This Week in Texas History: POISONOUS PATENT MEDICINE KILLED TEN IN TEXASBartee Haile October 11, 2022 0 COMMENTS
Two year old Alberta Yvonne Howell, the only child of a couple in Haskell, died on Oct. 15, 1937 after taking a poisonous but perfectly legal drug, prescribed by doctors and sold over-the-counter by pharmacists, that was blamed for ten deaths in Texas and another 97 in 14 more states in a six-week period.
Salesmen for the S.E. Massengill Company of Bristol, Tennessee reported customers were clamoring for a liquid version of the miracle drug sulfanilamide. Samuel Evans Massengill, a licensed physician, assigned the rush job to his chief chemist, who discovered sulfanilamide dissolved in a drug called diethylene glycol.
This was no secret in pharmaceutical circles. What was not as well known was the fact that sulfanilamide and diethylene glycol were a toxic combination. The Massengill chemist would have found this out, too, had he been given the time to conduct a few simple tests.
But the boss wanted the product pronto, and the lab rat wanted to stay on Dr. Massengill’s good side. So he whipped up a 240-gallon batch of the concoction christened Elixir Sulfanilamide. Hundreds of bottles were quickly shipped to four doctors offices and 96 drug stores in 68 communities across Texas alone.
People started dropping like flies. A total of 358 became deathly ill, and nearly a third, many of them children, perished from the poison.
Hardly a day went by in September and October 1937 that Elixir Sulfanilamide did not take a life. The federal government finally intervened not because the Tennessee toxin was keeping undertakers hopping but on the technical grounds it was incorrectly labeled.
Dr. Massengill was telling the truth, when he indignantly informed the press that he had broken no law. The Food and Drug Act of 1906 required no testing whatsoever before a drug was sold to a trusting public.
While his superior evidently had no trouble sleeping, the company chemist could not live with the knowledge that his negligence had caused so many unnecessary deaths. Pushed over the edge by guilt, he committed suicide.
“Patent medicine” came over on the Mayflower. English colonists landed with patents issued by the king, which gave them the right to make and sell medicine in the New World. Taking a page out of the mother country’s rule book, applicants for American patents never had to show that their alleged remedies were not health hazards or actually worked.
Patent medicine was very popular in the nineteenth century, when the majority of Americans either had no access to proper medical care or could not afford it. Cure-alls with strange names like Hamlin’s Wizard Oil and Widow Read’s Ointment for the Itch were harmless, but others contained highly addictive additives such as alcohol, opium and cocaine.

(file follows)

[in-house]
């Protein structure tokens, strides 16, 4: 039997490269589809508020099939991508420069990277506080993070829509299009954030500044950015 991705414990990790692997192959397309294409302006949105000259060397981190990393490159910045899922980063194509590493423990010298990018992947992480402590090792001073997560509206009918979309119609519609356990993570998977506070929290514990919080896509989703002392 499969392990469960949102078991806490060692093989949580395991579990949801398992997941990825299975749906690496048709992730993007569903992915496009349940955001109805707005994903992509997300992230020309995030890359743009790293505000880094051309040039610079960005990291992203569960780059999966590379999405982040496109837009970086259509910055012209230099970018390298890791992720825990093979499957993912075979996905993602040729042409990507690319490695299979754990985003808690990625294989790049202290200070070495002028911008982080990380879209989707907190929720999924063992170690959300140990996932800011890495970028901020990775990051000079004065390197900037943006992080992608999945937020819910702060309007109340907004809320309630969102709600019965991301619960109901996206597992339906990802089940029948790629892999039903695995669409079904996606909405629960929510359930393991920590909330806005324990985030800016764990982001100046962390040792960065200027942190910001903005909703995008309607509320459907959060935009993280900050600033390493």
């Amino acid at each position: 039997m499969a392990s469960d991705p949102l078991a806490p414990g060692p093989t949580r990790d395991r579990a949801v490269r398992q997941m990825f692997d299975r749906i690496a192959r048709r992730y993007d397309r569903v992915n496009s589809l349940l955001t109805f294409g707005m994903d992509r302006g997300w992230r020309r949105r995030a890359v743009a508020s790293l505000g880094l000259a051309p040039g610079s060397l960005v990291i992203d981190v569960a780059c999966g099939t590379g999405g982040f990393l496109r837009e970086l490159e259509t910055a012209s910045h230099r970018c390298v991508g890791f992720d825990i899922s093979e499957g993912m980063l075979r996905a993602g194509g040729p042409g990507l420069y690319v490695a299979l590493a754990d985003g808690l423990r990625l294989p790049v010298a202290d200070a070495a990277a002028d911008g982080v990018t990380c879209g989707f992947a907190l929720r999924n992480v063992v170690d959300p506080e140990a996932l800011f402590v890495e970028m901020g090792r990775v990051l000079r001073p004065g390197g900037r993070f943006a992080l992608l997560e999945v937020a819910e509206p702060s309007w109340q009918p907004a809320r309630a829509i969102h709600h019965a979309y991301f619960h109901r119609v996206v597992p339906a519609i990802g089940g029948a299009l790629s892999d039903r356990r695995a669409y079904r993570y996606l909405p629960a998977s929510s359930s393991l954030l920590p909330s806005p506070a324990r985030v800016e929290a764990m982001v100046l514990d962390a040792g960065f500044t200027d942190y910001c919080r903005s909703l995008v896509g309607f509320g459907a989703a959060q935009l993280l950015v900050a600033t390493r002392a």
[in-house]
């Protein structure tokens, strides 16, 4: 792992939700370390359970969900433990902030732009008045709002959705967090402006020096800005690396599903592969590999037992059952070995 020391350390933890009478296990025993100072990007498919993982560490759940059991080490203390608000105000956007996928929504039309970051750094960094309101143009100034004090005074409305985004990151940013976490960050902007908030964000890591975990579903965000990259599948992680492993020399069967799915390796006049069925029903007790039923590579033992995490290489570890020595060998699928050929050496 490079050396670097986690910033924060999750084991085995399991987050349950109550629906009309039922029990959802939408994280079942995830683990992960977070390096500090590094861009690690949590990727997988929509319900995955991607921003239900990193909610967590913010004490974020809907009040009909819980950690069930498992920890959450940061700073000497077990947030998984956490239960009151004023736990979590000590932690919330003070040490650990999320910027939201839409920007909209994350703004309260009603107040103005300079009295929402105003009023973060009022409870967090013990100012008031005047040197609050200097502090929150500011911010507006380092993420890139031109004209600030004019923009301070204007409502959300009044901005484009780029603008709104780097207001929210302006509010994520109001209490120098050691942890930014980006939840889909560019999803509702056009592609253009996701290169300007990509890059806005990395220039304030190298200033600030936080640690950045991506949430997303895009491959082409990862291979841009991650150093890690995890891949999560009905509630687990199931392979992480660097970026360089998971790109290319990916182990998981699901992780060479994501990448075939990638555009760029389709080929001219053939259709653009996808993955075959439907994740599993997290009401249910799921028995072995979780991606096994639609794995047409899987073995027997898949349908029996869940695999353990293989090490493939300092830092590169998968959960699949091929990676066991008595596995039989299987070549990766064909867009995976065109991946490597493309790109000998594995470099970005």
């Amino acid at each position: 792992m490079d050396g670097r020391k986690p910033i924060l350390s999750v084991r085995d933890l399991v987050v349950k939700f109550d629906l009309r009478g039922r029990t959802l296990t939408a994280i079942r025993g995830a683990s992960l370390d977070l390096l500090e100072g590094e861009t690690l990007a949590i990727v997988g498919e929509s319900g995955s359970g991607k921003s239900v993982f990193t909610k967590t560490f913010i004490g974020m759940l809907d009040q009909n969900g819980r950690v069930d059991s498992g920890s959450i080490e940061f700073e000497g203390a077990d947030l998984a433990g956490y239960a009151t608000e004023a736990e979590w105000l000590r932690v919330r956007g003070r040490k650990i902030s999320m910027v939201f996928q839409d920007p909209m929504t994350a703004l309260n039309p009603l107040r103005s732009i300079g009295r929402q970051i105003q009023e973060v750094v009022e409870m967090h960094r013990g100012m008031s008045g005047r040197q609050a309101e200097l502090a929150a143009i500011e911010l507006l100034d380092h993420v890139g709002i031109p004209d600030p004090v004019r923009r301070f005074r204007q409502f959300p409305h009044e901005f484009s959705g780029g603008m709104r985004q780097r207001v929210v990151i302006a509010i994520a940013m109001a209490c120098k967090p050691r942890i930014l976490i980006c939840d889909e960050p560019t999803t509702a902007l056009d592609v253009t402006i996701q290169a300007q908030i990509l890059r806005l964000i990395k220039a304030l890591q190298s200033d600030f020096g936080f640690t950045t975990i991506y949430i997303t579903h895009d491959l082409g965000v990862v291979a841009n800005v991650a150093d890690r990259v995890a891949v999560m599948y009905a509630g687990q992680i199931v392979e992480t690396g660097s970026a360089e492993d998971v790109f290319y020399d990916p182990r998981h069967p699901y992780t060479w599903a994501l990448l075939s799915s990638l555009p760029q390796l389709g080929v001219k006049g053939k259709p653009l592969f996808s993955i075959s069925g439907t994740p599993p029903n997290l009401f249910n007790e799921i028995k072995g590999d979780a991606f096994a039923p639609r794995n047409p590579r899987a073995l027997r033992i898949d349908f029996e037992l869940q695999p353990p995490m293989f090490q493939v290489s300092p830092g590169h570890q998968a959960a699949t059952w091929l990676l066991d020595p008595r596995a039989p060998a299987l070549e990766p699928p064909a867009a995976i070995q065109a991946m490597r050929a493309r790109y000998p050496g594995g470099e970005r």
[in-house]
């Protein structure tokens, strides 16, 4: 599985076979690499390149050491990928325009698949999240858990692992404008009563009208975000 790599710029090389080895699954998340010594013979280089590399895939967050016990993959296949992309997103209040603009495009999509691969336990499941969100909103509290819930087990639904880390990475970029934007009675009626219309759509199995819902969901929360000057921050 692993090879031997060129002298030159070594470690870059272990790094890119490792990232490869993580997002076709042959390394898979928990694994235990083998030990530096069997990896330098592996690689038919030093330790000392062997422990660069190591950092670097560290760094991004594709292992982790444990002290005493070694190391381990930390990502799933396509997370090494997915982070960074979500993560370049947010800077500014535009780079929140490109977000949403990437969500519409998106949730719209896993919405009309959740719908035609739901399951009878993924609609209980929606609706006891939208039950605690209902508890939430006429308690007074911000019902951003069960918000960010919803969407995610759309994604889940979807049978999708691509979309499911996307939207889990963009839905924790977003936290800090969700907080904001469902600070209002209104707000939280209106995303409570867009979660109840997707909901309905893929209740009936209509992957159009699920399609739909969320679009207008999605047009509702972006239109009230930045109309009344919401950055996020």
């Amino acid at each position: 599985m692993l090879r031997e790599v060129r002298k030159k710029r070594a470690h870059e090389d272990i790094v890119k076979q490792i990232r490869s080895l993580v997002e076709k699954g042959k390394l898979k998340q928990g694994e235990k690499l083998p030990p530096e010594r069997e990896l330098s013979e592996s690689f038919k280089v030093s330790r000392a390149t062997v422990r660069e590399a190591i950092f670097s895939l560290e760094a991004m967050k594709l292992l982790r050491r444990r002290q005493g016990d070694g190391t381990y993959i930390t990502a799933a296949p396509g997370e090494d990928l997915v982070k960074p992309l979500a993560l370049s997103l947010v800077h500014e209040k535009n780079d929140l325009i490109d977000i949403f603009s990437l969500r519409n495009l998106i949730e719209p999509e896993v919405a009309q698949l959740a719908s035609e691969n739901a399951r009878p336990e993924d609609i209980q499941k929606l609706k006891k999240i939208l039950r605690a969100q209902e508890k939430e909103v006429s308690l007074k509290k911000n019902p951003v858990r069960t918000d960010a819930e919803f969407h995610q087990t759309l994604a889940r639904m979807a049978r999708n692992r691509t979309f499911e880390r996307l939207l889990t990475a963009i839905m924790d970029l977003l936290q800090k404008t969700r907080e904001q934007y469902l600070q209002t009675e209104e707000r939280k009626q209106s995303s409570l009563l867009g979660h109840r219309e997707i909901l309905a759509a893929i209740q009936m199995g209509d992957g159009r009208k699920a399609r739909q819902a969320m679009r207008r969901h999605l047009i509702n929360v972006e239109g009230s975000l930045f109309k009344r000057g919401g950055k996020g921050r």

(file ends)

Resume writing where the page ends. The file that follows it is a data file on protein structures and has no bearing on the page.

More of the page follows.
Early advertisements for Coca-Cola claimed the tasty beverage could banish “a thousand and one indescribable bad feelings” and did not try to hide the fact that cocaine was an ingredient. Teetotalers, who would have sooner sawed off an arm than take a drink, wound up addicted to cough syrups sold at the corner drugstore.
With the support of President Teddy Roosevelt and practically every civic-minded organization in the country, Dr. Harvey Washington Wiley, head of the U.S. Bureau of Chemistry, mounted a campaign to stamp out medical frauds and to set stringent standards for drug makers. But by the time congress got through watering down the Pure Food and Drug Act of 1906, the landmark legislation was a hollow shell.
During the dangerous decades that followed, Americans were completely at the mercy of careless and unscrupulous medicine and cosmetics manufacturers. Thousands of women were blinded by the dye in their mascara. Middle-aged men hoping to recapture their youth with “certified radium water” suffered a hideous death as their skeletons disintegrated.
Coming on the heels of so many horror stories, the Elixir Sulfanilamide scandal touched a national nerve. The outcry rattled the rafters in Washington and forced fearful politicians to promise a new and improved food and drug law.
The patent medicine crowd, pharmaceutical and cosmetic companies and like-minded special interests did not go down without a fight. Apple growers and canners, for example, denounced proposed limits on insecticide residue as un-American.
But an outraged public was not to be denied, and the Food, Drug and Cosmetics Act sailed through congress. For the first time manufacturers had to test each and every medication as well as convince government watchdogs of their safety. Furthermore, federal enforcers were finally empowered to prevent the sale of any product that threatened the well-being of the consumer.
The crying shame of it all was that 107 innocent individuals had to give their lives to get the reform ball rolling.
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